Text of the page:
While thousands of us marched against police brutality and the Black Lives Matter movement became one of the largest movements in US history, we remembered the strength we have as a collective and the importance of making our voices heard.

 

We stepped into our own power, learning how to stop letting others take credit for our ideas—knowing full well that while the biases we face are unfair, there are steps we can take to keep them from getting in our way.

 

We weren’t interested in selling empty promises or false pretenses, so we learned how to speak our audience’s language so they could actually trust us to help them. Despite all the challenges we faced, we remembered that what mattered most was our connection to one another as human beings.

 

✍️ Psst… time to reflect on question #4 on your 2020: Reflect and Reset worksheet!

 

Life kept happening, with many of us changing career paths.

 

Either due to the pandemic or simply because it was time to take a new leap, some of us found ourselves back on the job market this year. So we brushed up on our professional introductions, learning how to elevate our elevator pitch in a variety of ways.

 

First, through the accordion technique for shortening and lengthening our introduction to fit any situation. Then, through two insightful exercises for painting a vivid image for others of what we do professionally.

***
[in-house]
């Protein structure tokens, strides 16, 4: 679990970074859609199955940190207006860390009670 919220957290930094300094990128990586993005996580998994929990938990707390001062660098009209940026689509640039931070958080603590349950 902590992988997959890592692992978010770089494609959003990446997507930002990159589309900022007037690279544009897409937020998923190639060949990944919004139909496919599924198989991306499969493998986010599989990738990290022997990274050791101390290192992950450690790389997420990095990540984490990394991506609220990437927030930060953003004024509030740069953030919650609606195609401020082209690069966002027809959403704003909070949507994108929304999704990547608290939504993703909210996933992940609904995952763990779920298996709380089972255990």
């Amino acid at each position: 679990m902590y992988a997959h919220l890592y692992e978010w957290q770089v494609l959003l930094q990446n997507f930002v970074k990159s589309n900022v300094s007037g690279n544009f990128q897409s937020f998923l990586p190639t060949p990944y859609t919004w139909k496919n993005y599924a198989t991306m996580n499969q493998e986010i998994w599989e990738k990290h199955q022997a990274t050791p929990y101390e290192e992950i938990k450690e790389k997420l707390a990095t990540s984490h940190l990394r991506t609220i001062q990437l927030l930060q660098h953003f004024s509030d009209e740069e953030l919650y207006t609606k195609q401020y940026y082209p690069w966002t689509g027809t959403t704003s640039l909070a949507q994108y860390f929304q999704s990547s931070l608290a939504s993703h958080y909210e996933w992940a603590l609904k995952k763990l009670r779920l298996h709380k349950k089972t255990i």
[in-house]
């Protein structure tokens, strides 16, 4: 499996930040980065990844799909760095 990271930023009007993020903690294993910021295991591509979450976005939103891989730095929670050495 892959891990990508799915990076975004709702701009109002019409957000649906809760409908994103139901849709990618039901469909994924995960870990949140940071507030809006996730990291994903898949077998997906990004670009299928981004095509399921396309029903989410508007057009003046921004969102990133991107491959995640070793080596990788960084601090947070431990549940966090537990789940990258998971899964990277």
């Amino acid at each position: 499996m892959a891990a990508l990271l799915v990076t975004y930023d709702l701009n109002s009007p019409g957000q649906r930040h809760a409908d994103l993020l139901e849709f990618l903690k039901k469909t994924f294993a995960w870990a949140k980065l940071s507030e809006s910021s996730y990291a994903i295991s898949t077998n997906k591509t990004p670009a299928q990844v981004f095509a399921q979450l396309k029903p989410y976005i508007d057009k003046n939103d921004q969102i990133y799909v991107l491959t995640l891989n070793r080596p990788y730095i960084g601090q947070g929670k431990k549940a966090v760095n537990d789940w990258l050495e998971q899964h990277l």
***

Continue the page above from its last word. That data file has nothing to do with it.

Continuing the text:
We also prepared for a kickass interview by organizing our talking points into “buckets” like…

  • “Over the past number of years, I’ve learned…”
  • “I bring [insert specific perspectives] to the table given [insert concrete experiences/examples]…”
  • “Moving forward, I want to [paint a picture of the specific role you want to play].”

 

✍️ Psst… time to reflect on question #5 on your 2020: Reflect and Reset worksheet!

 

And now, we’re getting ready for 2021. 

 

2020 was by no means an easy year, but it was certainly an IMPORTANT year.

 

And I’m not trying to gloss over the hard stuff. I wanna level with you: 2020 was hard. Really, really hard.

 

Whether you lost a loved one or a job due to COVID, struggled to juggle all the new remote norms like working from home and distanced learning, volunteered to fight against heinous injustice, or put big dreams like a wedding or new career on hold, we all became a little (or a lot!) more resilient this year.

 

We learned, in the words of Glennon Doyle, that “we can do hard things.”

 

As we move towards a new year, it’s up to us to keep doing those hard things (as one of my other favorite ladies, Brené Brown, says) with a “strong back, soft front, wild heart.”

 

As 2020 comes to a close, I encourage you to take the time to reflect on all you’ve been through this year and all you’ve overcome. Even if it was just getting out of bed in the morning. Or keeping your kids busy while they learned remotely. Or staying grounded and sane during back to back Zoom calls.

 

 

You did it, and you’re still here. Feet planted firmly on the ground, heart beating steadily, eyes looking forward to all that lies ahead of you.

 

So congratulations. I have a feeling that if we keep moving through life with even half the patience, perseverance, and resilience we cultivated this year… one intention, one interaction at a time… there’s nothing that can stop us from reaching our full potential and leaving this world better than we found it.

 

I’m honored that you’re here and can’t wait to strut into 2021 shoulder to shoulder (or screen to screen?) with you like…

 

 

All my love,